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The Mockingbird sings
Dane stood in the lobby of the Galina Vishnevskaya Theater and Opera Center, studying the portrait of one Galina Vishnevskaya, the legendary soprano responsible for its foundation. She was a classic diva of the previous century with a large round face, drooping cheeks and beady eyes. In the portrait, her hair was piled into a high coif and a wide fur collar was nestled across her bust.

Chimes called the end to intermission, and Dane strode swiftly toward the entrance to his box. There was just enough time to stop at the bar on his way. As a lad, Dane enjoyed magic shows and he did not wish to miss a minute of this one. The air was thick with mysticism. Brows were pinched with awe. And revelry filled as many glasses as did champagne.

The real show, however, was not on stage.

Dane leaned eagerly against the railing until bent wrists sent his fingers tingling, but he was too enraptured to reposition. His view? The crowd below. Row after row of childlike curiosity illuminated by the bright stage lights that held them transfixed. The wonder of it was hardly matched by another spectacle.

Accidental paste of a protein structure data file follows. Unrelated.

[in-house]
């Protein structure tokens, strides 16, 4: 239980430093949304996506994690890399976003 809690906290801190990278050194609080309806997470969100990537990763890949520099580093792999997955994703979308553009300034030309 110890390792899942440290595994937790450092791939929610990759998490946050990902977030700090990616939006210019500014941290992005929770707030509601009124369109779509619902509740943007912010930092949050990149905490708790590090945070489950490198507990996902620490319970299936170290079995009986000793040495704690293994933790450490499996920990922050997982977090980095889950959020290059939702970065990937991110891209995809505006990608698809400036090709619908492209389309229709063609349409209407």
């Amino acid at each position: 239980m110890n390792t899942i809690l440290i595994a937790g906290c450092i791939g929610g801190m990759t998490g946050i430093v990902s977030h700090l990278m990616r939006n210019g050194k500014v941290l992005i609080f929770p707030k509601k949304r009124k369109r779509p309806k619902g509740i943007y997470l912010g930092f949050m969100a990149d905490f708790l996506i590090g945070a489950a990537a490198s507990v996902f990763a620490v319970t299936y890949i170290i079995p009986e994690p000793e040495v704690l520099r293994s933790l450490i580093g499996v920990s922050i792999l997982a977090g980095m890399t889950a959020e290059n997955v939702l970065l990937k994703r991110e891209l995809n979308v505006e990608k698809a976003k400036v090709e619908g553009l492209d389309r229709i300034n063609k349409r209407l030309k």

Hardly, but not unrivaled.

It was with great misfortune that Dane had to withdraw early from the show. He had taken ill with a headache, for which he blamed overindulgence in champagne. A quiet room and Panadol awaited. Perhaps a massage as well. A cab was called. "The Ritz-Carlton,"
, he told the driver. As they sped away, his crisp accent cut through the noise of the radio, "do you know when the Bolshoi performs The Nutcracker?"
he asked. The driver thought for a moment, "Christmas Eve, I think."

Dane smiled, imagining it. "How lovely."

The headache served him well, however. As a few minutes before the curtain fell a noxious gas was pumped through the theater's antique ventilation ducts. First felt as a tickle in the back of the throat, then a cough here and there. Men loosened their collars and ladies rubbed irritated eyes. So close to the grand finale, none sought the refuge of washrooms and fresh air.

That night, the curtain fell to the silence. When the magician finally realized applause was not to be replaced with disappointed heckling, he timidly held a hand to his eyes and squinted beyond the lights. Three-hundred and fifty nine silent faces were slouched in their seats, never to clap again.

That night, investigators found a card, hand painted with the profile of a mockingbird, tucked into the frame of Galina Vishnevskaya's portrait. Othewise, they had no leads.

Edited by Dane Gregory, Dec 10 2013, 07:13 AM.

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